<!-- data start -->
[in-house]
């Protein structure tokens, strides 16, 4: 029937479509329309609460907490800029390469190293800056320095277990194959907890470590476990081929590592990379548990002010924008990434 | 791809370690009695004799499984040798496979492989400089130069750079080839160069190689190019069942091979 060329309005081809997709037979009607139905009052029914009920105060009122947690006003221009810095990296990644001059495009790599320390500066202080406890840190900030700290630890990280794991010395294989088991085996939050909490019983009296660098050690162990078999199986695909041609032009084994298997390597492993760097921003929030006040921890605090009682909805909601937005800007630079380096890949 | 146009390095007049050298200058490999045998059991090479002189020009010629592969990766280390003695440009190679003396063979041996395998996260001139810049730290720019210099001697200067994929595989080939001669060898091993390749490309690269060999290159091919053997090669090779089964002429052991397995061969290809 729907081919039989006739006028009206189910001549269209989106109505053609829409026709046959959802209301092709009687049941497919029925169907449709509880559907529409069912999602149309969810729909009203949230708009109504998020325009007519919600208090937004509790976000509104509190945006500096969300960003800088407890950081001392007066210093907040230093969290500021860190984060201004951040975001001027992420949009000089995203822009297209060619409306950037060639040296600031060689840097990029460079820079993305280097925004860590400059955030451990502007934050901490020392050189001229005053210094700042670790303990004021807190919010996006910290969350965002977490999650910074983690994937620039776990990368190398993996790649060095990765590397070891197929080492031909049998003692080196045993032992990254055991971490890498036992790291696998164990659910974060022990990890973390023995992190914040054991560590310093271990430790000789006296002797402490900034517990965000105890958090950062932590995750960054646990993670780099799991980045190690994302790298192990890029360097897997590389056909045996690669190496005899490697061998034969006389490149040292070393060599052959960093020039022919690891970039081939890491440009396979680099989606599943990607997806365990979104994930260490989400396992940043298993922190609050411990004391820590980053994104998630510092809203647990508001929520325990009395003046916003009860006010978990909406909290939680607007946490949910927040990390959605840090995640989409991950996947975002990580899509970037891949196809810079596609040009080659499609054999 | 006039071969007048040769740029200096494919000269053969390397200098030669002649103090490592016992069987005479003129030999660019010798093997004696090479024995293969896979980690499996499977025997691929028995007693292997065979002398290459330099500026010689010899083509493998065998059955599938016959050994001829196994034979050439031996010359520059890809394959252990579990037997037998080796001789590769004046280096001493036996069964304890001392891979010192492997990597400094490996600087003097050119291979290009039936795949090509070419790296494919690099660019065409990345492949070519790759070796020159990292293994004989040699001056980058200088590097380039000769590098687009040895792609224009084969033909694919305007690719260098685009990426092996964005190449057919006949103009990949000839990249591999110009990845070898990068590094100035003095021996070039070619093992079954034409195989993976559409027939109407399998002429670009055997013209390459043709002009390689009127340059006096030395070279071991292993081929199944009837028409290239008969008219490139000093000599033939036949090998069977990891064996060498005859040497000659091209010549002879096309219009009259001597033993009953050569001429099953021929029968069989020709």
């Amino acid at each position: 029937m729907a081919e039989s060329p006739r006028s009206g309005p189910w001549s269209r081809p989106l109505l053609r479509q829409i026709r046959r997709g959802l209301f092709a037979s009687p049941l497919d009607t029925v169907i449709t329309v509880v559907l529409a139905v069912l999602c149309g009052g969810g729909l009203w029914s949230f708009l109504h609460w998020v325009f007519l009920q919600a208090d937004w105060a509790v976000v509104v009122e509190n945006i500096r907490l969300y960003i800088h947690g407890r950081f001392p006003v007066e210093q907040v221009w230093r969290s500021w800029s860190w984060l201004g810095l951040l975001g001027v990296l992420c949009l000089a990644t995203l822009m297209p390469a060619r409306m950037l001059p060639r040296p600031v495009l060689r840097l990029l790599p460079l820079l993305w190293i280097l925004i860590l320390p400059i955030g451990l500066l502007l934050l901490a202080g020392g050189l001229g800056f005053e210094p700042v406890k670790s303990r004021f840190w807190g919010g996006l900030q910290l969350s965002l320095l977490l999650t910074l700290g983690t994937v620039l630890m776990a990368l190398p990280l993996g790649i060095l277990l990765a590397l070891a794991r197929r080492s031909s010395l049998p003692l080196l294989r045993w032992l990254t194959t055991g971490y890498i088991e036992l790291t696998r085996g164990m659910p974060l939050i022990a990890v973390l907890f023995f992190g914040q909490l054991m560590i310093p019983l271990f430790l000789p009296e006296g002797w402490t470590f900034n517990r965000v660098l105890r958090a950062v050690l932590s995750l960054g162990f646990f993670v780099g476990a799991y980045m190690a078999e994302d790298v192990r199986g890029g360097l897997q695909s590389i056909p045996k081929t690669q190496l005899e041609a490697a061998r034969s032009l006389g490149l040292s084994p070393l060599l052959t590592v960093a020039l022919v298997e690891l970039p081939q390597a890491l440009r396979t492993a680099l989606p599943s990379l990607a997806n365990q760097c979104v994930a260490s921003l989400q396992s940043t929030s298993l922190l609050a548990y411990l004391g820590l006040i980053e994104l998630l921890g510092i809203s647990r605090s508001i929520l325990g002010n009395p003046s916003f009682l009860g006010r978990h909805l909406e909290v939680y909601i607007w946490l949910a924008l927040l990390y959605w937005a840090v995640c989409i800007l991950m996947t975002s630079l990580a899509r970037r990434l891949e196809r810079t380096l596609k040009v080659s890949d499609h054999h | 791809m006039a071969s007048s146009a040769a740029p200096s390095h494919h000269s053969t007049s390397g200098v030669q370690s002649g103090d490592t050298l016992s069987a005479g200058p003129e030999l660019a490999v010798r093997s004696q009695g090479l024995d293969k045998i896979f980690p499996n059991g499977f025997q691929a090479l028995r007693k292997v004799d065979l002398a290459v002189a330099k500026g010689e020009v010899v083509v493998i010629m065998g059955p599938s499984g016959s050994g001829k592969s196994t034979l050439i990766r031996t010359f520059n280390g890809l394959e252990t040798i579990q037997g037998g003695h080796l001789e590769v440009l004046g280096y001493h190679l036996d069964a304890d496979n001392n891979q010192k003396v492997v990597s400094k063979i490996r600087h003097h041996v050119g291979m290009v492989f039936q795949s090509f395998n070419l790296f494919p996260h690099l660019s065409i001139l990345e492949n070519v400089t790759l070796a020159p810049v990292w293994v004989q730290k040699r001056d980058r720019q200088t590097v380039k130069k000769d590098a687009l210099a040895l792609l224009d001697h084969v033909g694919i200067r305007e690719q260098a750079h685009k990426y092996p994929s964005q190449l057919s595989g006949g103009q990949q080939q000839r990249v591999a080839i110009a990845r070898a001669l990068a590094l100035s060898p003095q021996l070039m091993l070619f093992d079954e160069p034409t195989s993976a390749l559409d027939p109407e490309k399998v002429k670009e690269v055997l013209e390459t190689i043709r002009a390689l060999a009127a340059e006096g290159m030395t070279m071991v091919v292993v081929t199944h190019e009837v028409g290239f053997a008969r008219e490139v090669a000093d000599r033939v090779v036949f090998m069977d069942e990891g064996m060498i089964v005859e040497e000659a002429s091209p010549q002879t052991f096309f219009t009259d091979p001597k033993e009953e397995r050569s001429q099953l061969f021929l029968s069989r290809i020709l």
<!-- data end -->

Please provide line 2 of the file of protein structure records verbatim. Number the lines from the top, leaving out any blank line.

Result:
């Protein structure tokens, strides 16, 4: 029937479509329309609460907490800029390469190293800056320095277990194959907890470590476990081929590592990379548990002010924008990434 | 791809370690009695004799499984040798496979492989400089130069750079080839160069190689190019069942091979 060329309005081809997709037979009607139905009052029914009920105060009122947690006003221009810095990296990644001059495009790599320390500066202080406890840190900030700290630890990280794991010395294989088991085996939050909490019983009296660098050690162990078999199986695909041609032009084994298997390597492993760097921003929030006040921890605090009682909805909601937005800007630079380096890949 | 146009390095007049050298200058490999045998059991090479002189020009010629592969990766280390003695440009190679003396063979041996395998996260001139810049730290720019210099001697200067994929595989080939001669060898091993390749490309690269060999290159091919053997090669090779089964002429052991397995061969290809 729907081919039989006739006028009206189910001549269209989106109505053609829409026709046959959802209301092709009687049941497919029925169907449709509880559907529409069912999602149309969810729909009203949230708009109504998020325009007519919600208090937004509790976000509104509190945006500096969300960003800088407890950081001392007066210093907040230093969290500021860190984060201004951040975001001027992420949009000089995203822009297209060619409306950037060639040296600031060689840097990029460079820079993305280097925004860590400059955030451990502007934050901490020392050189001229005053210094700042670790303990004021807190919010996006910290969350965002977490999650910074983690994937620039776990990368190398993996790649060095990765590397070891197929080492031909049998003692080196045993032992990254055991971490890498036992790291696998164990659910974060022990990890973390023995992190914040054991560590310093271990430790000789006296002797402490900034517990965000105890958090950062932590995750960054646990993670780099799991980045190690994302790298192990890029360097897997590389056909045996690669190496005899490697061998034969006389490149040292070393060599052959960093020039022919690891970039081939890491440009396979680099989606599943990607997806365990979104994930260490989400396992940043298993922190609050411990004391820590980053994104998630510092809203647990508001929520325990009395003046916003009860006010978990909406909290939680607007946490949910927040990390959605840090995640989409991950996947975002990580899509970037891949196809810079596609040009080659499609054999 | 006039071969007048040769740029200096494919000269053969390397200098030669002649103090490592016992069987005479003129030999660019010798093997004696090479024995293969896979980690499996499977025997691929028995007693292997065979002398290459330099500026010689010899083509493998065998059955599938016959050994001829196994034979050439031996010359520059890809394959252990579990037997037998080796001789590769004046280096001493036996069964304890001392891979010192492997990597400094490996600087003097050119291979290009039936795949090509070419790296494919690099660019065409990345492949070519790759070796020159990292293994004989040699001056980058200088590097380039000769590098687009040895792609224009084969033909694919305007690719260098685009990426092996964005190449057919006949103009990949000839990249591999110009990845070898990068590094100035003095021996070039070619093992079954034409195989993976559409027939109407399998002429670009055997013209390459043709002009390689009127340059006096030395070279071991292993081929199944009837028409290239008969008219490139000093000599033939036949090998069977990891064996060498005859040497000659091209010549002879096309219009009259001597033993009953050569001429099953021929029968069989020709």